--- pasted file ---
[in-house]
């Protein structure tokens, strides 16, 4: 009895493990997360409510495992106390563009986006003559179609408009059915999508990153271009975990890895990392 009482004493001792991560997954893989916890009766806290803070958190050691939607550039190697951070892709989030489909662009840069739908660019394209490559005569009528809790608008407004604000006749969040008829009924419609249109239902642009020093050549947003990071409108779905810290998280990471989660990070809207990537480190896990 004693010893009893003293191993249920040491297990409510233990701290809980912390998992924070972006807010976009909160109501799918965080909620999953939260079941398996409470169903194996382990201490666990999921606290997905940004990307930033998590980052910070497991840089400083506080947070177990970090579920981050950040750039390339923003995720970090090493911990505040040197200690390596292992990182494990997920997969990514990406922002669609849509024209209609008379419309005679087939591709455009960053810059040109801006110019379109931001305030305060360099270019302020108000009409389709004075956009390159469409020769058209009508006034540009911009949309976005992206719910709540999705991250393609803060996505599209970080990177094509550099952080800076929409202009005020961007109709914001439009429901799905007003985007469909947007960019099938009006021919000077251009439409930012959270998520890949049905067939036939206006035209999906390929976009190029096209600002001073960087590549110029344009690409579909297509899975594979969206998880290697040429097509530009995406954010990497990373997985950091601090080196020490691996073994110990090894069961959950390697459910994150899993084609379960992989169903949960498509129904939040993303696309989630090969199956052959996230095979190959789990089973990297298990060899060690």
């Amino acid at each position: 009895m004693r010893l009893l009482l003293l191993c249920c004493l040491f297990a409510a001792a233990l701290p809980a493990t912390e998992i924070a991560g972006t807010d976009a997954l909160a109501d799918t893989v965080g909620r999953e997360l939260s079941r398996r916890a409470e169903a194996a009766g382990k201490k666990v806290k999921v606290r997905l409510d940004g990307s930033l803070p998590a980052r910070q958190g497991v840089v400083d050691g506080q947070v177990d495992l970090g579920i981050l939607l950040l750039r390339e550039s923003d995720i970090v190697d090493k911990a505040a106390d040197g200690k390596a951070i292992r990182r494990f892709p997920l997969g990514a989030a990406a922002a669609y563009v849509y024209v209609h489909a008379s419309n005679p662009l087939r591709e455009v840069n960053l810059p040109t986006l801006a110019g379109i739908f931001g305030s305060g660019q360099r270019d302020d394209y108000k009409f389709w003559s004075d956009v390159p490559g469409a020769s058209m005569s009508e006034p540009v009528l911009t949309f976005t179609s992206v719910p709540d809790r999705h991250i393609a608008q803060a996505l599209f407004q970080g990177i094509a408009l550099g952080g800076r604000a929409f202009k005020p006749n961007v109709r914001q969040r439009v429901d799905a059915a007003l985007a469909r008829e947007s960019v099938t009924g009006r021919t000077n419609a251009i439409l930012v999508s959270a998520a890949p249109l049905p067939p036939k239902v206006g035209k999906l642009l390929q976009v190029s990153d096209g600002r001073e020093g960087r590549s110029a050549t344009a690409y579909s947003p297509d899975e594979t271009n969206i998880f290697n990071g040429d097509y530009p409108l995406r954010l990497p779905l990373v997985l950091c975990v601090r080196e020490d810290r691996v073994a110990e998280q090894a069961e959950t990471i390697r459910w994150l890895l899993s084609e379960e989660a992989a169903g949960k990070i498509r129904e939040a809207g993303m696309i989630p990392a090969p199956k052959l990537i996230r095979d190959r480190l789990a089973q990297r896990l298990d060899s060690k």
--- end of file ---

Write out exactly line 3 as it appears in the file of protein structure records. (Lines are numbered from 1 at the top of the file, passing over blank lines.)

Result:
């Amino acid at each position: 009895m004693r010893l009893l009482l003293l191993c249920c004493l040491f297990a409510a001792a233990l701290p809980a493990t912390e998992i924070a991560g972006t807010d976009a997954l909160a109501d799918t893989v965080g909620r999953e997360l939260s079941r398996r916890a409470e169903a194996a009766g382990k201490k666990v806290k999921v606290r997905l409510d940004g990307s930033l803070p998590a980052r910070q958190g497991v840089v400083d050691g506080q947070v177990d495992l970090g579920i981050l939607l950040l750039r390339e550039s923003d995720i970090v190697d090493k911990a505040a106390d040197g200690k390596a951070i292992r990182r494990f892709p997920l997969g990514a989030a990406a922002a669609y563009v849509y024209v209609h489909a008379s419309n005679p662009l087939r591709e455009v840069n960053l810059p040109t986006l801006a110019g379109i739908f931001g305030s305060g660019q360099r270019d302020d394209y108000k009409f389709w003559s004075d956009v390159p490559g469409a020769s058209m005569s009508e006034p540009v009528l911009t949309f976005t179609s992206v719910p709540d809790r999705h991250i393609a608008q803060a996505l599209f407004q970080g990177i094509a408009l550099g952080g800076r604000a929409f202009k005020p006749n961007v109709r914001q969040r439009v429901d799905a059915a007003l985007a469909r008829e947007s960019v099938t009924g009006r021919t000077n419609a251009i439409l930012v999508s959270a998520a890949p249109l049905p067939p036939k239902v206006g035209k999906l642009l390929q976009v190029s990153d096209g600002r001073e020093g960087r590549s110029a050549t344009a690409y579909s947003p297509d899975e594979t271009n969206i998880f290697n990071g040429d097509y530009p409108l995406r954010l990497p779905l990373v997985l950091c975990v601090r080196e020490d810290r691996v073994a110990e998280q090894a069961e959950t990471i390697r459910w994150l890895l899993s084609e379960e989660a992989a169903g949960k990070i498509r129904e939040a809207g993303m696309i989630p990392a090969p199956k052959l990537i996230r095979d190959r480190l789990a089973q990297r896990l298990d060899s060690k």